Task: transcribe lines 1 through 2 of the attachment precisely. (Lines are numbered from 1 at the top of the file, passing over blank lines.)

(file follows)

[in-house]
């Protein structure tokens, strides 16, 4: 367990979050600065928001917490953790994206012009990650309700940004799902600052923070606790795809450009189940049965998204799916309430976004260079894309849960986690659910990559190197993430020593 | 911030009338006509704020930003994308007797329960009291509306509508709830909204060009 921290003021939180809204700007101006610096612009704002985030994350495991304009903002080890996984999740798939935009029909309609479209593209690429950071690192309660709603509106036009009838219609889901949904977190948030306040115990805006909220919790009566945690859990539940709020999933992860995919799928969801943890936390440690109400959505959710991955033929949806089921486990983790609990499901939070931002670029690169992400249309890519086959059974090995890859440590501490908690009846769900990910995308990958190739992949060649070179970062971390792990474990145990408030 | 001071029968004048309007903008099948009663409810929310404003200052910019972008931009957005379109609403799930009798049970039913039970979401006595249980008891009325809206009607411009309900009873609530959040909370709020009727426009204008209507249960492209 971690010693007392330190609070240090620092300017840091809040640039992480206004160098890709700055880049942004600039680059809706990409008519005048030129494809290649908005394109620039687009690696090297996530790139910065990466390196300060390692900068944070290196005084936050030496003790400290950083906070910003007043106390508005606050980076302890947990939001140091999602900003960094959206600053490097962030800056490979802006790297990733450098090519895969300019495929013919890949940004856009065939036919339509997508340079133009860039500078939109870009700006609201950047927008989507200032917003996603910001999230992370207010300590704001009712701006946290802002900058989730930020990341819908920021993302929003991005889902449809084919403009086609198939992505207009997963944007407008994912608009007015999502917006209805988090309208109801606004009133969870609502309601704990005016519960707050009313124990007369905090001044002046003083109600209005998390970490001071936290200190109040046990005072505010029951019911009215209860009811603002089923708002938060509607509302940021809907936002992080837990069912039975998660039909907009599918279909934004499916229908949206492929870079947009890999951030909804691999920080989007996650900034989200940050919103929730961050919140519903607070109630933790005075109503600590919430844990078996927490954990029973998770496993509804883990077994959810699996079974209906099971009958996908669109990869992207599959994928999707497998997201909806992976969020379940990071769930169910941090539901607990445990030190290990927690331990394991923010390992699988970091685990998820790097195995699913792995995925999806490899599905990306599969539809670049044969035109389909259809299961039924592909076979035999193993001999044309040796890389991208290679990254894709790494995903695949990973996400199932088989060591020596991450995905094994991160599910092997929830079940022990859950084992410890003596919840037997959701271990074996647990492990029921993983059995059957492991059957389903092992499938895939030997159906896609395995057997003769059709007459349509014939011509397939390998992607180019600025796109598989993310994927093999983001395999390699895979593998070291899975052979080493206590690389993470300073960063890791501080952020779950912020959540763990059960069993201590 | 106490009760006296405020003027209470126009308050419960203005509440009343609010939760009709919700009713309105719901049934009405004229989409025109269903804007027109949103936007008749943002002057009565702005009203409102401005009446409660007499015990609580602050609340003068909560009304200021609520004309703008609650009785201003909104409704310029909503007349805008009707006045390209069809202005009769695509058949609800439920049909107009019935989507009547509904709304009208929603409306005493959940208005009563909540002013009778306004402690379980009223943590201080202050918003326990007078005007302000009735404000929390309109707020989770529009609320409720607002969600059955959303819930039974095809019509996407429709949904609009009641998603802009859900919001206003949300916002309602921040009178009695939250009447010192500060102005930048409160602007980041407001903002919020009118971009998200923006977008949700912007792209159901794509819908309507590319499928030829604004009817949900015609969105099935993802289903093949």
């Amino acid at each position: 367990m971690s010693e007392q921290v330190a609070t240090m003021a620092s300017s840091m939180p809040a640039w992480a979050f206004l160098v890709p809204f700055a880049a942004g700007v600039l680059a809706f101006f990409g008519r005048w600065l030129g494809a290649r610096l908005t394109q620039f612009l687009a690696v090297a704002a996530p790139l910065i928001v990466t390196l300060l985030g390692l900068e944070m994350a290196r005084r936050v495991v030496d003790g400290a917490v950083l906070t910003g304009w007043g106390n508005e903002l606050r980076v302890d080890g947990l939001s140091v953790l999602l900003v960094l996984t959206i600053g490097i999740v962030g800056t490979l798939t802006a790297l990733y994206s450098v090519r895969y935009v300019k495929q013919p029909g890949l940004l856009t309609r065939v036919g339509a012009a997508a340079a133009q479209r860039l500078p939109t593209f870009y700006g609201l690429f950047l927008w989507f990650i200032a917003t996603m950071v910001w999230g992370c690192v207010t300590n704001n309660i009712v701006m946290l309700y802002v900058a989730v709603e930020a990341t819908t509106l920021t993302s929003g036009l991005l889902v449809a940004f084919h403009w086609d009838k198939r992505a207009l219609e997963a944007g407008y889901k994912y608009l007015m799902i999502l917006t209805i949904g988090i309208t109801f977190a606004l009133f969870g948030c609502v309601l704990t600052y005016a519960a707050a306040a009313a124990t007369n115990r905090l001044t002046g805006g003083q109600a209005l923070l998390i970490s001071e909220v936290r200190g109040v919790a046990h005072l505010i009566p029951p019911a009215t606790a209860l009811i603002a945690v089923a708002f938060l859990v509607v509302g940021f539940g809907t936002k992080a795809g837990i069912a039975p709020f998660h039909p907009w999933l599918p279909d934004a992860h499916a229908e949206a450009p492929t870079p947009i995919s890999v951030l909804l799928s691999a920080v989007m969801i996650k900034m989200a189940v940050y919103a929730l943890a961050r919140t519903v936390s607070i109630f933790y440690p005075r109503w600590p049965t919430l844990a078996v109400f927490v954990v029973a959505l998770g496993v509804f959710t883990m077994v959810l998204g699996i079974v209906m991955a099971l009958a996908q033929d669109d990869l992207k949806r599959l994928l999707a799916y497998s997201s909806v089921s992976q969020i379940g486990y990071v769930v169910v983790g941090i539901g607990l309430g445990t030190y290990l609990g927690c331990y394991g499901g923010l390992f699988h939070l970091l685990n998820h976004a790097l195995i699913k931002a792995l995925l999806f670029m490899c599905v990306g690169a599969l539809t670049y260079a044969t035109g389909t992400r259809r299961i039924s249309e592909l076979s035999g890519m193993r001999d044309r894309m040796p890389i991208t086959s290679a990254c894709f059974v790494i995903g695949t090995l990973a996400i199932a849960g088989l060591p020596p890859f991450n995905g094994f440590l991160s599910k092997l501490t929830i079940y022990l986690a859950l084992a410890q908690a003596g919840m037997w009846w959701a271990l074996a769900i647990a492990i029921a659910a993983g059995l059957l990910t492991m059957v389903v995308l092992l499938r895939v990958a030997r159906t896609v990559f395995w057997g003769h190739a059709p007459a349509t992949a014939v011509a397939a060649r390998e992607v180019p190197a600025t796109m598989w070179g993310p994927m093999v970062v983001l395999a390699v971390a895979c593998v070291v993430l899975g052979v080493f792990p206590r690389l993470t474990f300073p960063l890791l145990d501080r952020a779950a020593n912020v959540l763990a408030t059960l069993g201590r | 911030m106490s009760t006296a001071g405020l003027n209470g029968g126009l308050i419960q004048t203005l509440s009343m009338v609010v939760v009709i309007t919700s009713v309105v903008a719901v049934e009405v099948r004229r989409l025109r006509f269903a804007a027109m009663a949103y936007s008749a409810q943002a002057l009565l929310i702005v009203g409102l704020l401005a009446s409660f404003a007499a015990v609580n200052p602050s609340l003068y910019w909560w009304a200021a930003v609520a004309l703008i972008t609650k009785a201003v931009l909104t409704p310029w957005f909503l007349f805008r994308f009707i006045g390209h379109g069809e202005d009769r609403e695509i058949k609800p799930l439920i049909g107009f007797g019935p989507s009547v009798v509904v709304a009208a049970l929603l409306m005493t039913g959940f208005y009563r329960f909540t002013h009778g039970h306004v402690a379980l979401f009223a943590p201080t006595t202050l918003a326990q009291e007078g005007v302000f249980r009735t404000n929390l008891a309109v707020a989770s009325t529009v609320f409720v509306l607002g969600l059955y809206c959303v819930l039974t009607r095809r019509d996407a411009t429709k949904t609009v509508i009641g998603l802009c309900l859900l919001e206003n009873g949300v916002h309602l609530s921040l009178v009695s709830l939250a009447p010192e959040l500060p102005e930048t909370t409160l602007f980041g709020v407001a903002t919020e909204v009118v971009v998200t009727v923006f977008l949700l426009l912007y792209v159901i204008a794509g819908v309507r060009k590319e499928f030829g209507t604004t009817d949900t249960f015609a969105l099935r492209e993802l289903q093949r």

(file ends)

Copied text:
[in-house]
């Protein structure tokens, strides 16, 4: 367990979050600065928001917490953790994206012009990650309700940004799902600052923070606790795809450009189940049965998204799916309430976004260079894309849960986690659910990559190197993430020593 | 911030009338006509704020930003994308007797329960009291509306509508709830909204060009 921290003021939180809204700007101006610096612009704002985030994350495991304009903002080890996984999740798939935009029909309609479209593209690429950071690192309660709603509106036009009838219609889901949904977190948030306040115990805006909220919790009566945690859990539940709020999933992860995919799928969801943890936390440690109400959505959710991955033929949806089921486990983790609990499901939070931002670029690169992400249309890519086959059974090995890859440590501490908690009846769900990910995308990958190739992949060649070179970062971390792990474990145990408030 | 001071029968004048309007903008099948009663409810929310404003200052910019972008931009957005379109609403799930009798049970039913039970979401006595249980008891009325809206009607411009309900009873609530959040909370709020009727426009204008209507249960492209 971690010693007392330190609070240090620092300017840091809040640039992480206004160098890709700055880049942004600039680059809706990409008519005048030129494809290649908005394109620039687009690696090297996530790139910065990466390196300060390692900068944070290196005084936050030496003790400290950083906070910003007043106390508005606050980076302890947990939001140091999602900003960094959206600053490097962030800056490979802006790297990733450098090519895969300019495929013919890949940004856009065939036919339509997508340079133009860039500078939109870009700006609201950047927008989507200032917003996603910001999230992370207010300590704001009712701006946290802002900058989730930020990341819908920021993302929003991005889902449809084919403009086609198939992505207009997963944007407008994912608009007015999502917006209805988090309208109801606004009133969870609502309601704990005016519960707050009313124990007369905090001044002046003083109600209005998390970490001071936290200190109040046990005072505010029951019911009215209860009811603002089923708002938060509607509302940021809907936002992080837990069912039975998660039909907009599918279909934004499916229908949206492929870079947009890999951030909804691999920080989007996650900034989200940050919103929730961050919140519903607070109630933790005075109503600590919430844990078996927490954990029973998770496993509804883990077994959810699996079974209906099971009958996908669109990869992207599959994928999707497998997201909806992976969020379940990071769930169910941090539901607990445990030190290990927690331990394991923010390992699988970091685990998820790097195995699913792995995925999806490899599905990306599969539809670049044969035109389909259809299961039924592909076979035999193993001999044309040796890389991208290679990254894709790494995903695949990973996400199932088989060591020596991450995905094994991160599910092997929830079940022990859950084992410890003596919840037997959701271990074996647990492990029921993983059995059957492991059957389903092992499938895939030997159906896609395995057997003769059709007459349509014939011509397939390998992607180019600025796109598989993310994927093999983001395999390699895979593998070291899975052979080493206590690389993470300073960063890791501080952020779950912020959540763990059960069993201590 | 106490009760006296405020003027209470126009308050419960203005509440009343609010939760009709919700009713309105719901049934009405004229989409025109269903804007027109949103936007008749943002002057009565702005009203409102401005009446409660007499015990609580602050609340003068909560009304200021609520004309703008609650009785201003909104409704310029909503007349805008009707006045390209069809202005009769695509058949609800439920049909107009019935989507009547509904709304009208929603409306005493959940208005009563909540002013009778306004402690379980009223943590201080202050918003326990007078005007302000009735404000929390309109707020989770529009609320409720607002969600059955959303819930039974095809019509996407429709949904609009009641998603802009859900919001206003949300916002309602921040009178009695939250009447010192500060102005930048409160602007980041407001903002919020009118971009998200923006977008949700912007792209159901794509819908309507590319499928030829604004009817949900015609969105099935993802289903093949």